London Pubs: The Old Bell Tavern

This modest Fleet Street boozer was built in the 1670’s for the workmen and masons who rebuilt Wren’s St. Brides Church after it was destroyed by the Great Fire of London in 1666. Fleet Street became synonymous with printing and newspapers. Most of Britain’s daily’s were printed here until the 1970’s & 80’s when the […]

Farewell To Mrs Slocombe’s Pussy

Mollie Sugden, the saving grace of the dismal 70s Britcom ‘Are You Being Served?’ has died at 86. Here, to remember her as she would have wanted – as the butt of some dreadful cheap jokes – is her pussy compilation.

London Pubs: The Anchor & The Banker

A stroll along the South Bank brings you to the tourist hell that is the Globe on a summer’s day. Actually, it’s a very civilised form of tourist hell, as everyone’s queuing for returns to ‘All’s Well That Ends Well’. Next door is The Anchor, a pub you think should be ruined by visitors staring […]

London’s Summer Madness Part 2

I always think London is best enjoyed unplanned. Indeed, when you try to plan anything, it always goes wrong here. I was heading down to Gabriel’s Wharf to see the beach – there was supposed to be a beach there, with lifeguards and surfing (a stunt by the Australian Tourist Board). Only there wasn’t. I […]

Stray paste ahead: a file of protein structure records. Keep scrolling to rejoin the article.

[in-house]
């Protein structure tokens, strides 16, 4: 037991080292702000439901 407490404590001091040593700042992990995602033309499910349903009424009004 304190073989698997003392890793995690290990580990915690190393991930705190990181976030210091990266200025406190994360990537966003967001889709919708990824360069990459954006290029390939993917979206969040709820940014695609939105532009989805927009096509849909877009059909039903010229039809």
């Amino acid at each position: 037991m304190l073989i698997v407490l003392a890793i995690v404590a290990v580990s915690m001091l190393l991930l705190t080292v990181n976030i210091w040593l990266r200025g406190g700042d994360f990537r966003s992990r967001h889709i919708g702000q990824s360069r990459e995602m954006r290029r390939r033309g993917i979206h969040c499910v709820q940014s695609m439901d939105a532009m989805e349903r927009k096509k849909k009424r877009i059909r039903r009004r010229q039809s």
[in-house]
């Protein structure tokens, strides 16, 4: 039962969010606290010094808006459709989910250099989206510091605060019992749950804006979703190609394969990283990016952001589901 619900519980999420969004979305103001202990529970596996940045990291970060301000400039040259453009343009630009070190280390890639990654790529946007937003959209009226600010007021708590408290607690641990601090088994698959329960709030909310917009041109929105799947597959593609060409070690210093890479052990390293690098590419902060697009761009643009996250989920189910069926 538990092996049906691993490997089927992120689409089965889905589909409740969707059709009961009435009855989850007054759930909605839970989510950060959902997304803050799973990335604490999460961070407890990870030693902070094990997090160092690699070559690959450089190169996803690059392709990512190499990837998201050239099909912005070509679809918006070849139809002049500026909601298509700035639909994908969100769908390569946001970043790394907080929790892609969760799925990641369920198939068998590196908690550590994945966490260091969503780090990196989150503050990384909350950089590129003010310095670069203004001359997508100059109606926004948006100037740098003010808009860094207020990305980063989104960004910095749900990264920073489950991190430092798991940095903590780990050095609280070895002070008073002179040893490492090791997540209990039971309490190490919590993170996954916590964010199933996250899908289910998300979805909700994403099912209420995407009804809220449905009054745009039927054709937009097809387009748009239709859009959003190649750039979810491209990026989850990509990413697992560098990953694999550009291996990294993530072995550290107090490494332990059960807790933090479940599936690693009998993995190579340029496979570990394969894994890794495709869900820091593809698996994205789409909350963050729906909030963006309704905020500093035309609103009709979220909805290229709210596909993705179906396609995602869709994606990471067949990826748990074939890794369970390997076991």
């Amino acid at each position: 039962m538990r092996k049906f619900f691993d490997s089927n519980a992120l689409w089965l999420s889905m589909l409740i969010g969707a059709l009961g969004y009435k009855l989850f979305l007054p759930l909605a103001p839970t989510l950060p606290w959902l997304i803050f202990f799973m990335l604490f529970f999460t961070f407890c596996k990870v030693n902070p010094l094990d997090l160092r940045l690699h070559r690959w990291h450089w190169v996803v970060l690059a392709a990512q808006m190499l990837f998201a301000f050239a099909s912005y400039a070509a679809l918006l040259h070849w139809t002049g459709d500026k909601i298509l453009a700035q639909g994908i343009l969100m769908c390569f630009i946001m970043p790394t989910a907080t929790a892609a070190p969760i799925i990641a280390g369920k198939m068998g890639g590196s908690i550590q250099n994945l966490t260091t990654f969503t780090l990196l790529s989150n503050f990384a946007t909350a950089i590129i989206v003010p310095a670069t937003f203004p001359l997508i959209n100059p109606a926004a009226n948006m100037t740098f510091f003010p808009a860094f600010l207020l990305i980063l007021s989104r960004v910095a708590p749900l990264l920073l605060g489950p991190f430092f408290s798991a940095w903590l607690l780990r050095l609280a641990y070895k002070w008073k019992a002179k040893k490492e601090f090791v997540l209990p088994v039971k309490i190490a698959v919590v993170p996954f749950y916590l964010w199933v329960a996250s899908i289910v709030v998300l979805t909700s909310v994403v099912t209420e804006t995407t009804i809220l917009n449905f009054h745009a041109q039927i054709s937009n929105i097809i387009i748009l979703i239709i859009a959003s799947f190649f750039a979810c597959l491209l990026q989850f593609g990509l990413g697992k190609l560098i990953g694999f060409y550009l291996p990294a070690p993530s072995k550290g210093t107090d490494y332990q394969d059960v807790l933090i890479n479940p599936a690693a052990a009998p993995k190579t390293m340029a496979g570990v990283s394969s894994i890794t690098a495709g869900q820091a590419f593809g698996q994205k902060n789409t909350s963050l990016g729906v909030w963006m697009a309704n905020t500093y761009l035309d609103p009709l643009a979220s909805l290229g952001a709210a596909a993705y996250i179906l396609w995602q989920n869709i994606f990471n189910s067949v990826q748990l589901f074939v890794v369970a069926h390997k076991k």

London’s Summer Madness Part 1

In any other European city it would be welcome – in France or Spain, summer sun usually means fine outdoor dining, fountains and aircooled rooms. Not in London, which descends into an urban death-rattle of heat, sweat and filth. Tube cooling never appeared, Oxford Street is looking especially unappealing now that the council has stuck […]

Things To Do On The London Underground

Have a dinner party.

Return To Roofworld

This is a short called Samparkour, by Wiland Pinsdorf, revealing the city of Sao Paulo via Parkour. If the sport had existed when I’d written ‘Roofworld’, I would definitely have included it in the book. I sometimes go and watch the kids do it at the South Bank, but this is amazing. Perhaps one day […]

America In London

Further to my post about Texas, I passed a rather neglected statue with American historical significance yesterday. John Cartwright was the first English writer to openly maintain the Declaration of Independence, and as it says here ‘Refused to draw his sword against the Rising Liberties of an Oppressed and Struggling People’. It would be nice […]

Greening London

There I was complaining about the lack of imaginative greenery in London when Billy Riley of the old Cross club fame has reopened The Driver in King’s Cross, complete with a stunning vertical garden, created by Patrick Blanc, who built the one in Paris (actually I think this is the nicer of the two). I […]

B & M & G & S

Right at the beginning of the Bryant & May series, back in the last century, I turned Arthur Bryant into a Gilbert & Sullivan fan, mainly because I’ve always loved G&S, and they’re so deeply unfashionable that it seemed appropriate for Arthur. The problem is that too many horrible amateur productions have been performed; when […]